I’ve been very fortunate to live in a country where freedom of speech is a well-protected human right and censorship is generally unaccepted. But, I’ve long been aware that many States prefer to assert their control over their citizens by controlling their available information. One of the shining achievements from the Tor Project is a system that allows these unfortunate souls to be able to bypass these censors and access the unfettered Internet. Indeed, the UN affirmed that a State’s attempt to prevent or disrupt dissemination of information online is a violation of international human rights law, as defined by article 19 of the Universal Declaration of Human Rights.

Of course, many States today continue to ban access to the Tor network. In response, Tor provided hidden entry-points called bridge relays that are harder to block. In response to Tor bridges, States purchased firewalls from companies like Check Point to analyze the
. . . → Read More: Bypassing Check Point firewall DPI Tor-blocking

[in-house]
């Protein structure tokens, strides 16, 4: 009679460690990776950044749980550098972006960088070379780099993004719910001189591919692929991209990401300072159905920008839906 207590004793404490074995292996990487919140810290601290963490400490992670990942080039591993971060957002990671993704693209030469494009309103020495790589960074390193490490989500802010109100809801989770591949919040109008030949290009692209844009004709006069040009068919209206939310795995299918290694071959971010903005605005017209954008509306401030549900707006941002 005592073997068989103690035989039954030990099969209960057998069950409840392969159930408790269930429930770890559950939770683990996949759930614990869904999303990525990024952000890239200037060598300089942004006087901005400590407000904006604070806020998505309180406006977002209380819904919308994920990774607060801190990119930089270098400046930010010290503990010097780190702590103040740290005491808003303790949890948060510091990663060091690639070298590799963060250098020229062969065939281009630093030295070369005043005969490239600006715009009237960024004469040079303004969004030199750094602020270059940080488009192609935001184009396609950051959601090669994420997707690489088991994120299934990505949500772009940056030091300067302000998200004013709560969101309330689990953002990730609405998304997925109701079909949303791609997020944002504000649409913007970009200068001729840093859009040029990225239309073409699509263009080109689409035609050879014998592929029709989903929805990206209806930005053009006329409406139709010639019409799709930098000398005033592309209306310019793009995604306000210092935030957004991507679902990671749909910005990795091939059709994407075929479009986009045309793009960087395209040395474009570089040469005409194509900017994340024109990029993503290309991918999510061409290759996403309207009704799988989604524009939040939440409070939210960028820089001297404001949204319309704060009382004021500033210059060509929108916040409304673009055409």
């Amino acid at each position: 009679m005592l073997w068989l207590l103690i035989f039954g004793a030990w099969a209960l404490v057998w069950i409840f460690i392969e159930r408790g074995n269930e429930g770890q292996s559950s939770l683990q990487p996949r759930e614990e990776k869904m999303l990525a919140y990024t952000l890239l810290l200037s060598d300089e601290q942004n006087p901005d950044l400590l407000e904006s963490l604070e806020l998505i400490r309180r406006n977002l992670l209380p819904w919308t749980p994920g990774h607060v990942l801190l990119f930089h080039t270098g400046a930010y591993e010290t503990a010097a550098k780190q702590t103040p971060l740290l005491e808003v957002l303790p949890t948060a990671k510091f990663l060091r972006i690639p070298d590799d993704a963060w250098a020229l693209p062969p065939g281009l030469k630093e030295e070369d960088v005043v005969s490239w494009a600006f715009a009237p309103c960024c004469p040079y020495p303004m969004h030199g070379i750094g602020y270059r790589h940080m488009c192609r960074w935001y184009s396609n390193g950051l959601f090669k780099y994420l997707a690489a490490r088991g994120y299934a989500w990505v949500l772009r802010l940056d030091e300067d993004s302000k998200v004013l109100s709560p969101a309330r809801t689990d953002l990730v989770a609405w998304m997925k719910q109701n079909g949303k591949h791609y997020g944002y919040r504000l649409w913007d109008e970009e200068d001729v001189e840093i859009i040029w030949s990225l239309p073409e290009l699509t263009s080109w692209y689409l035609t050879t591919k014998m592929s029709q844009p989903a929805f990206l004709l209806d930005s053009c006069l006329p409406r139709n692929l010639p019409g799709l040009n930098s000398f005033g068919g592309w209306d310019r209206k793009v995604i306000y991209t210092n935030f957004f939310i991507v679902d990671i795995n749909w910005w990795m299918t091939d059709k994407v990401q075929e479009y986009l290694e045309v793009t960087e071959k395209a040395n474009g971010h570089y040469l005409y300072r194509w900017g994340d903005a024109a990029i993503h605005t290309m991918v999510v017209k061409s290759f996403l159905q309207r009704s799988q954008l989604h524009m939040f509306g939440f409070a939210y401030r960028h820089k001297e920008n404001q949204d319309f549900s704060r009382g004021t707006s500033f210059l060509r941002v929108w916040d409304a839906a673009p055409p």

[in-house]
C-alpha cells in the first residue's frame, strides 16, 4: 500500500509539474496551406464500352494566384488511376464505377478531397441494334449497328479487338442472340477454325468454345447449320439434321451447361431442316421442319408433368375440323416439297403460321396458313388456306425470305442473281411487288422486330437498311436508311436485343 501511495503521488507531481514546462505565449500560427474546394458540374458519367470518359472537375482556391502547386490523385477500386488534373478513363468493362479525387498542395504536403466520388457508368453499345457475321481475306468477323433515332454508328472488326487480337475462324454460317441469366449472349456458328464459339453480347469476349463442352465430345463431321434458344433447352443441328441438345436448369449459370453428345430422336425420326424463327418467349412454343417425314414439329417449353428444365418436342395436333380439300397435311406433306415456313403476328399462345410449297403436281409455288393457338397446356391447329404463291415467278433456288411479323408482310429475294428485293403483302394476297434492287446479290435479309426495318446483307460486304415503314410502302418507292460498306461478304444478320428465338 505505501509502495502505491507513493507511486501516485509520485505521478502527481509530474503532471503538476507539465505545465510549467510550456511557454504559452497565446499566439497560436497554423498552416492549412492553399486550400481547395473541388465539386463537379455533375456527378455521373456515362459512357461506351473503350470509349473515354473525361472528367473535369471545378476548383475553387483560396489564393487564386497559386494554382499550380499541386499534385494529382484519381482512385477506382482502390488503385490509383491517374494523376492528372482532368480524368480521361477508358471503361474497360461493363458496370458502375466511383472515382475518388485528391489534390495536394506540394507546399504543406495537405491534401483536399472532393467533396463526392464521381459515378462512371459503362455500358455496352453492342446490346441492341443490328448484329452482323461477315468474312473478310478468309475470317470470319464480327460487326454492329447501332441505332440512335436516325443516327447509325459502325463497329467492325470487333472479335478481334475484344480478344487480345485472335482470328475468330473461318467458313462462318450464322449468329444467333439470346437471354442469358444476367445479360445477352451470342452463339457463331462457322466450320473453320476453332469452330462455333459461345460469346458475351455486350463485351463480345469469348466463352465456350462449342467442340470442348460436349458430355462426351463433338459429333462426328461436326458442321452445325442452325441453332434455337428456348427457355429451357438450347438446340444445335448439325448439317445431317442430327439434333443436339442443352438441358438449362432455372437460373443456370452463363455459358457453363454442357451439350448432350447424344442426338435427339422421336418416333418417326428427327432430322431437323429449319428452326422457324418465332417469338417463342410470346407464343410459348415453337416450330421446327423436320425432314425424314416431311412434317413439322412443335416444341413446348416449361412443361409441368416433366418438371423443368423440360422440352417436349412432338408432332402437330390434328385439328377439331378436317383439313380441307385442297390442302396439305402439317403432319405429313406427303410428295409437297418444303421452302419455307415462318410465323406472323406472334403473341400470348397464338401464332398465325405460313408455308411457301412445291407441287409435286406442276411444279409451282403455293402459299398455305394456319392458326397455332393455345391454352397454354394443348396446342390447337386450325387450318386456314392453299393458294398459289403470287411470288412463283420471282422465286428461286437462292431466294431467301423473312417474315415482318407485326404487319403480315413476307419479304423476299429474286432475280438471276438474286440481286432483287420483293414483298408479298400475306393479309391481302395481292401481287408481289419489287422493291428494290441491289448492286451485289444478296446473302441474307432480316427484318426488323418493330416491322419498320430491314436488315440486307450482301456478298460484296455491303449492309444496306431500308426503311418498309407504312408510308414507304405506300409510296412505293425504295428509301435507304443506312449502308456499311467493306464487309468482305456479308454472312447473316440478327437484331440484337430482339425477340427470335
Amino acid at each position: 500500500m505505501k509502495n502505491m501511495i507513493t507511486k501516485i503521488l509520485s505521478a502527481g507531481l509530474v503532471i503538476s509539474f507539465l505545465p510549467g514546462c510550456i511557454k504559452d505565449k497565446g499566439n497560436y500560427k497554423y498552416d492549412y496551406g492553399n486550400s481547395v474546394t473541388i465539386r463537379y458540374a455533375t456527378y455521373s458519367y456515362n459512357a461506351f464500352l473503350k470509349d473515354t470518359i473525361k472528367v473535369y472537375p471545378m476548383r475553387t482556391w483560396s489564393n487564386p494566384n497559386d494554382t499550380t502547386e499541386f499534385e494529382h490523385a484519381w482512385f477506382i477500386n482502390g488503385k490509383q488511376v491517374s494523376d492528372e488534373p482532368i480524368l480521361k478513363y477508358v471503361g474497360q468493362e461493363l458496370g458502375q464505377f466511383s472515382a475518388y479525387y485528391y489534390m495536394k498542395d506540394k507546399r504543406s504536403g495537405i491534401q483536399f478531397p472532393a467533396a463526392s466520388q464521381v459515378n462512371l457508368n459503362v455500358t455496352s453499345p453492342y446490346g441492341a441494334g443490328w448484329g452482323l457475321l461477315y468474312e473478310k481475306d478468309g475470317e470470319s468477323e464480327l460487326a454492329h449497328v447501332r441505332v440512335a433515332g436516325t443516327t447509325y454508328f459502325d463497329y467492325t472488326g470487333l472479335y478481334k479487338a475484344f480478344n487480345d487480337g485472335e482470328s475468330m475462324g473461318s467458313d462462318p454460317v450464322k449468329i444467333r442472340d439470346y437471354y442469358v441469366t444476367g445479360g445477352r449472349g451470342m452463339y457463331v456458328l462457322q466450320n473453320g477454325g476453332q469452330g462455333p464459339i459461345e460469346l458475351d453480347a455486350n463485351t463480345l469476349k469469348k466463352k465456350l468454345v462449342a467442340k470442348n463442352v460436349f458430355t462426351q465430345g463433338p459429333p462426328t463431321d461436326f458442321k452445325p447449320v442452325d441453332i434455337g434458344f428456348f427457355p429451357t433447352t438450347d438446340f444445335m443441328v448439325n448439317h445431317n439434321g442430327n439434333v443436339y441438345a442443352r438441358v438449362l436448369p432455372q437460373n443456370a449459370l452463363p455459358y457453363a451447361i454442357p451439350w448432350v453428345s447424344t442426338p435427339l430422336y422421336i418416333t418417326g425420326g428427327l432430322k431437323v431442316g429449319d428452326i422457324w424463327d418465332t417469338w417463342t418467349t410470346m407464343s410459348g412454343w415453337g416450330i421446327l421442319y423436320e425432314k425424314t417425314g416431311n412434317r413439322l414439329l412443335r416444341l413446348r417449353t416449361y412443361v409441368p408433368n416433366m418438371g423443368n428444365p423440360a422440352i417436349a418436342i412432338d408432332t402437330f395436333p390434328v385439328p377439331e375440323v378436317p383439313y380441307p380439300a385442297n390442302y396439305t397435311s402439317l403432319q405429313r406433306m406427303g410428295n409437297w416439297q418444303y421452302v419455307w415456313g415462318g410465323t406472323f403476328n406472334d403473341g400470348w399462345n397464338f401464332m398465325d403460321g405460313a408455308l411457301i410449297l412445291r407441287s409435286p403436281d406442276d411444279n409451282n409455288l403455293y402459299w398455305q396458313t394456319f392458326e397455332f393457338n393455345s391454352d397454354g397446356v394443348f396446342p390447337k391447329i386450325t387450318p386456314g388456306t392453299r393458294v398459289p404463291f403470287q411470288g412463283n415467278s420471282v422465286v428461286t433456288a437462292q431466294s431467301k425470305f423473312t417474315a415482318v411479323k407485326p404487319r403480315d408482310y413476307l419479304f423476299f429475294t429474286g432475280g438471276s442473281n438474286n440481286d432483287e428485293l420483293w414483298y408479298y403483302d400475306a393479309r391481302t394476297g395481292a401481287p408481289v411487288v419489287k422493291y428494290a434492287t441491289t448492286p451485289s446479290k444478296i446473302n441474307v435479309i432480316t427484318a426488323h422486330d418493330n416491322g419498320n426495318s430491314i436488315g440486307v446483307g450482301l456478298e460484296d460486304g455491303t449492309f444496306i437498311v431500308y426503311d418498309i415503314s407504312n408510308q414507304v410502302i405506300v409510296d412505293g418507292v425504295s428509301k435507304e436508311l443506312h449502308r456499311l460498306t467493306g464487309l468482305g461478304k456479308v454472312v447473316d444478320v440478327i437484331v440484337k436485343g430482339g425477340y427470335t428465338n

New Thumb Drive Encryption Procedure

In this article, I’ll describe a procedure for preparing a brand-new USB flash drive for use. First we’ll securely erase all the data on the drive, then we’ll encrypt the entire drive, and–finally–we’ll check the drive for bad blocks.

Ah, remember the good-ole days of spinning disks? When your OS could tell your hard *disk* to shred a specific sector? Like it or not, those days are gone in the land of USB flash volumes.

There’s a lot of great reads on the complications of securely erasing data on a USB thumb drive. Unfortunately, a lot of the techniques are not universal to all technologies or manufacturers. Consequently, my approach is more ignorant, straight-forward, and broad (at the risk of causing these cheap usb drives to fail sooner & the process taking longer):

First, I make sure never to write any unencrytped data to the disk Second, when I want to wipe the disk, I fill it entirely with random data

Below are the commands that I use to prepare a new usb drive for my use immediately after purchase. These commands are presented as a rough guide; they’re mostly idempotent, but you probably want to copy & paste them